The Pandemic’s Impact on Low-Income Communities

The impact of Covid-19 is being felt around the globe and will continue to cause strain for years to come.

Covid-19 has changed the world in so many ways. Measures to contain the virus have led to the closure of schools and businesses, leading to a lack of available work or strict employment limitations, and social distancing has caused isolation, perpetuating already prominent mental health issues.  The impact of Covid-19 is being felt around the globe and will continue to cause strain for years to come.

Long-term consequences of the pandemic are already evident in parts of the world, with low-income communities suffering the most. School closures, job loss, and the strain on both the economy and the healthcare system have taken their toll, and the road back to righteousness will be long and challenging.  

Youth and their families who fall into the low-income bracket are the ones who need help the most in the form of ongoing support that is not yet present and available to them in many places. However, it is the youth of today that are suffering the most. Unable to socialize with friends, being cooped up in the house, and transitioning to online education may have dire consequences in the future.  

Widening the Digital Divide:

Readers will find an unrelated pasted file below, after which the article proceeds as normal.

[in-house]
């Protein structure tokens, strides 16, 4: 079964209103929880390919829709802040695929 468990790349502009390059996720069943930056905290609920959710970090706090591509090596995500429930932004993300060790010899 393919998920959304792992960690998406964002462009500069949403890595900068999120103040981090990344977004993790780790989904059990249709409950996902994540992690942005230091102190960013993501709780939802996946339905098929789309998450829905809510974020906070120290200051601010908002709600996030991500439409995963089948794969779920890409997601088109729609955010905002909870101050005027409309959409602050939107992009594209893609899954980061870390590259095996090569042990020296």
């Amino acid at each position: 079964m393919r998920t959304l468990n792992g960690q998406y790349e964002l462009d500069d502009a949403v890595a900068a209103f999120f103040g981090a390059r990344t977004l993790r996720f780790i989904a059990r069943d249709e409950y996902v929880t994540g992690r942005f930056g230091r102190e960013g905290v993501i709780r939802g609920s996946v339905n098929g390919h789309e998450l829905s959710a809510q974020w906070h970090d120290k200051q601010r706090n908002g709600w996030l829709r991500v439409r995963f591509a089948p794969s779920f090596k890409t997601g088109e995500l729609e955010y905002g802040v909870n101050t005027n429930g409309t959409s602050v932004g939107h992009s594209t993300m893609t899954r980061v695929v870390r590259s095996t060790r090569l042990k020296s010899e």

One thing that Covid-19 created was an active online community that barely existed before. Schools around the world transitioned from the classroom to the Web to facilitate learning. Kids as young as five were suddenly connected and communicating online through educational platforms, school forums, or other acceptable outlets.

Unfortunately, this quick transition to online learning left many low-income families scrambling to find a way to support themselves and their children. It has worked to widen the digital divide that was already prominent in society today. For low-income youth and their families, costs associated with online learning add up fast. The cost of internet service alone is a struggle for many, never mind the cost of the equipment required to participate in online learning adequately. When you are living paycheck to paycheck, purchasing a laptop may seem like a stranger’s dream. Yet, thousands of parents across the U.S. were forced to do just that.

Technology, while an excellent tool for learning, is expensive. Low-income families are not necessarily in a position to run out to their local computer store to stock up on laptops, webcams, and microphones.